Martin Luther’s ‘Reformation’ a hundred years earlier with its challenging practicalities, rejection of Papal corruption, increasing anti-Semitism and radical challenge to the authority of Rome had spread its tentacles across Germany into Bohemia and the new faith had fired the truculence and latent Hussite sympathies of the Bohemian nobility. Two hundred years earlier Jan Hus, the renegade Czech priest, had roused the Bohemians to revolt and he had been burned at the stake in Prague for heresy against the Catholic Church. Now, under Thurn, Hus’s legacy of a Bohemian challenge to Catholic Habsburg authority had been reinvigorated with all the pent-up energy of the ‘Reformation’. These sparks were literally about to set Europe ablaze.
Ferdinand of Graz
Ferdinand was a pupil of the Jesuits, one of the new orders established in 1540 by the Vatican to combat heresy and invigorate the Church. In 1595, at the age of 18, he had arrived in ‘Reformation’ Graz on Easter Sunday. When he celebrated Mass in the old faith that day, inviting the population to join him, he was dismayed to find that not a single burgher of Graz appeared. Styria at the end of the sixteenth century was overwhelmingly Protestant. Ferdinand with all the dignity of his upbringing showed no outward sign of disappointment but he immediately set about radically changing this state of affairs.
His Spanish upbringing and his devotion to the Jesuits could only produce one practical result. There were to be no half-measures. Ferdinand publicly proclaimed that he would rather live for the rest of his life in a hair shirt and see his lands burned to a cinder than tolerate heresy for a single day. Within eighteen months, Protestantism ceased to exist in Styria; every Protestant (and there were tens of thousands of them) was either converted or expelled, among the latter the great astronomer Kepler, who travelled to Prague. Every Protestant text and heretical tract was burned, every Protestant place of worship closed. Two weeks was allowed to the population to choose exile or conversion. As an exercise in largely bloodless coercion Ferdinand’s measures have no equal. The Styrian nobility capitulated. When during the following Easters, Ferdinand celebrated Mass, the entire population of the city turned out to join him. To this day, as Seton-Watson, the historian of the Czechs and the Slovaks, observed, there is ‘no more dramatic transformation in the history of Europe than the recovery of Austria for the Catholic Faith’.
But in 1619 Vienna was not Graz and the Bohemian nobility with their Upper Austrian supporters were not to prove as pliant as their Styrian counterparts. On 5 June 1619, Ferdinand, now 41 years of age, might have been forgiven for believing his Lord had deserted him. Inside the palace, Ferdinand’s supporters appeared demoralised and despondent. Ferdinand and his Jesuit confessor alone remained calm. For several hours, as they had awaited Thurn, the Archduke had prostrated himself before the cross. It seemed a futile gesture. The rest of Europe had already written Ferdinand off. France, the leading Catholic power, had withdrawn any offer of help. In Brussels, in the Habsburg Lowlands, members of Ferdinand’s family spoke of replacing the ‘Jesuitical soul’ with the Archduke Albert, a man altogether less in thrall to the vigour of the gathering forces of the Counter-Reformation. Even Hungary, of which, like Bohemia, Ferdinand was theoretically King, appeared to be on the brink of open rebellion.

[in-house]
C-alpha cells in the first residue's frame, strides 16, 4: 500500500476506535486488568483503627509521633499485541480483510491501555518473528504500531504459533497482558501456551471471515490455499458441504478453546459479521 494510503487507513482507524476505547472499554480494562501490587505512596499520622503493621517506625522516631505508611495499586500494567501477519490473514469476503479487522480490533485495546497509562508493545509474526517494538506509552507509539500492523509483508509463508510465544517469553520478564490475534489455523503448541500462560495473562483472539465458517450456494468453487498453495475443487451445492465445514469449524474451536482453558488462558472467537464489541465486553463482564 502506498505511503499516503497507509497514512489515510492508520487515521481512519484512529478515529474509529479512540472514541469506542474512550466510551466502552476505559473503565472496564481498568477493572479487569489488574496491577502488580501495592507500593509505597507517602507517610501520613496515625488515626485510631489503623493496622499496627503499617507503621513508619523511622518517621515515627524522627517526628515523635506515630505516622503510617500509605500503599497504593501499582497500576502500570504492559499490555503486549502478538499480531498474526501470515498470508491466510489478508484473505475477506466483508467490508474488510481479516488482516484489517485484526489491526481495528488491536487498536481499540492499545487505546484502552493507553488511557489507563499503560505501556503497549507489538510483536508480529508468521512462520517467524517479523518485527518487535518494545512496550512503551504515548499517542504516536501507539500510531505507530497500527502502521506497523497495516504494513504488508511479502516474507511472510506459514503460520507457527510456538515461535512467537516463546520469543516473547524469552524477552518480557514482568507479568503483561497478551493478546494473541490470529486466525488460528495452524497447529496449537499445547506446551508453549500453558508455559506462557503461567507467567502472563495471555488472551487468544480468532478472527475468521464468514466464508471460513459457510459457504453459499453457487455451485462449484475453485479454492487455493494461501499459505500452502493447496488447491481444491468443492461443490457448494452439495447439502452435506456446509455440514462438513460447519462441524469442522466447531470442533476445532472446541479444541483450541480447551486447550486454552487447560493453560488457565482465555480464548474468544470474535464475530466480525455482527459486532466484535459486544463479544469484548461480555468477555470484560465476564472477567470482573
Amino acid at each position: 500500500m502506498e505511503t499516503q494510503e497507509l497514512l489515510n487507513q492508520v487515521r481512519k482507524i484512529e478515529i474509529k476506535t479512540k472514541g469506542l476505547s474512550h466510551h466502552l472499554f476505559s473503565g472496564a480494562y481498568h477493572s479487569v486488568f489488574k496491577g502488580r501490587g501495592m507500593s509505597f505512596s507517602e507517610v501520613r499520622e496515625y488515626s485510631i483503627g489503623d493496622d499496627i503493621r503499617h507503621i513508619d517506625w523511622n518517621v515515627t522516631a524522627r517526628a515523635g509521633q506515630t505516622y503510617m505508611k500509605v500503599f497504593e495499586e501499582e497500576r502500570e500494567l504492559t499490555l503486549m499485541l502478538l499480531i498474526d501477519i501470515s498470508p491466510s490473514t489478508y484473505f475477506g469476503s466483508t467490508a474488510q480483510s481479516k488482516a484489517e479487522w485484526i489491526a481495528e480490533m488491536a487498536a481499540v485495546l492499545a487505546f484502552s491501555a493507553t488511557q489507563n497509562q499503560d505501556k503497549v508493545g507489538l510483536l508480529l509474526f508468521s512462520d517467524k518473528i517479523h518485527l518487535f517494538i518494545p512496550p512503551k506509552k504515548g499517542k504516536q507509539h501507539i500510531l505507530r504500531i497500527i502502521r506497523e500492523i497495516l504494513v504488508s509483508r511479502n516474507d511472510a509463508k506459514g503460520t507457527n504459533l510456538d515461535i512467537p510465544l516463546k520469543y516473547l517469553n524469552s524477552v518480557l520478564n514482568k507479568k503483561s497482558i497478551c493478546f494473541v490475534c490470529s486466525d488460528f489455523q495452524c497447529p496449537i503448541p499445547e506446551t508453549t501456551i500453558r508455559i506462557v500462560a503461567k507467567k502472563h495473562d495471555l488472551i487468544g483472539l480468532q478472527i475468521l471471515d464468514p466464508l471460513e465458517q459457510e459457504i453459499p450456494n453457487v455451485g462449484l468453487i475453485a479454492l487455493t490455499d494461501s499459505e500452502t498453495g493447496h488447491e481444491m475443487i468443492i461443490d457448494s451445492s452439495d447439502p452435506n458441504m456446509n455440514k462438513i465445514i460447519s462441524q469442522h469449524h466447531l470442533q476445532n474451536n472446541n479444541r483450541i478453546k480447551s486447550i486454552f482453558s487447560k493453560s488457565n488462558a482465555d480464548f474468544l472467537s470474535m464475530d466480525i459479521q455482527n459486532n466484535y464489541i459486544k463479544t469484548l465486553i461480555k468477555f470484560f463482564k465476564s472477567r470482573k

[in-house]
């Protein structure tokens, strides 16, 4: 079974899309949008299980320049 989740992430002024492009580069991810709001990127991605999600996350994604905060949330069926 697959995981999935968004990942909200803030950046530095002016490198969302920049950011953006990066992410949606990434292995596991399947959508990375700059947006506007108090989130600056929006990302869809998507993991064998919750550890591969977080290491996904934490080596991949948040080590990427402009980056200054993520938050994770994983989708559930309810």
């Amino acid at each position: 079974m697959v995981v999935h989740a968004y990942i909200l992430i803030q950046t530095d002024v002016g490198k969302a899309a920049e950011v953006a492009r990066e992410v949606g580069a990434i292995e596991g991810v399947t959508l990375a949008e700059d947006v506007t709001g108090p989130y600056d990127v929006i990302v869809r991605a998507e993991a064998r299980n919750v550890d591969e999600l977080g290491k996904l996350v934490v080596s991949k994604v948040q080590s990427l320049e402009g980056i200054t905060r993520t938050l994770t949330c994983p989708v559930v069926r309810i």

Ferdinand had abandoned his ill and dying son to hurry to Vienna from Graz towards the end of April in 1619 to meet the emergency in Bohemia head-on and rally the Lower Austrian nobility. But in the seven dry and hot weeks of the spring of 1619 his journey had been less of a pageant and more of a via dolorosa. Everywhere he had encountered refugees from Bohemia and Moravia where, following the defenestration, the rebels had seized church property. Many were monks and nuns from plundered churches and convents. The Catholics, hunted out of Upper Austria, fell to their knees as their Emperor passed but few imagined this slight man could save them from the perils of their time. When Ferdinand reached Vienna at the end of May 1619, the hot weather had contributed to another pestilence to add to heresy: the plague.
As the Bohemian rebels, Starhemberg, Thurn and Thonradel smashed their way into the Hofburg they could be confident that all the strong cards were in their hands. How could this little Archduke hope to resist their demands? They would intimidate him and force him to sign documents that would restore their freedom to worship in the new faith, confirm their privileges and above all compel the hated Jesuits to leave the Habsburg crown lands of Styria and Bohemia. If he resisted, well the windows were large and high enough in the Hofburg and, as Thurn must have noticed with satisfaction as he raced up the stairs of the Schweizer Tor, there was no dung heap here to cushion a fall.
For what seemed might be the last time the Habsburg withdrew to his private oratory, and once again prostrate in front of the cross Ferdinand quietly prayed that he was ‘now ready if necessary to die for the only true cause’. But, Ferdinand added, ‘if it were God’s will that he should live then let God grant him one mercy: troops’, and, he added as the noise rose without, ‘as soon as possible’.
As the Bohemian ringleaders burst into Ferdinand’s rooms, one of their number, Thonradel, seized the collar of Ferdinand’s doublet. According to one account, Thonradel forced the Archduke to sit down at his desk. Taking a list of their demands out of his own doublet, the rebel placed them on the desk in front of the Archduke and screamed in Latin: ‘Scribet Fernandus!’
What would have happened next had these men remained undisturbed and allowed to continue this rather one-sided dialogue will never be known for at precisely this moment the sound of horses’ hooves and the cracked notes of a distant cavalry trumpeter brought the confrontation to an abrupt halt.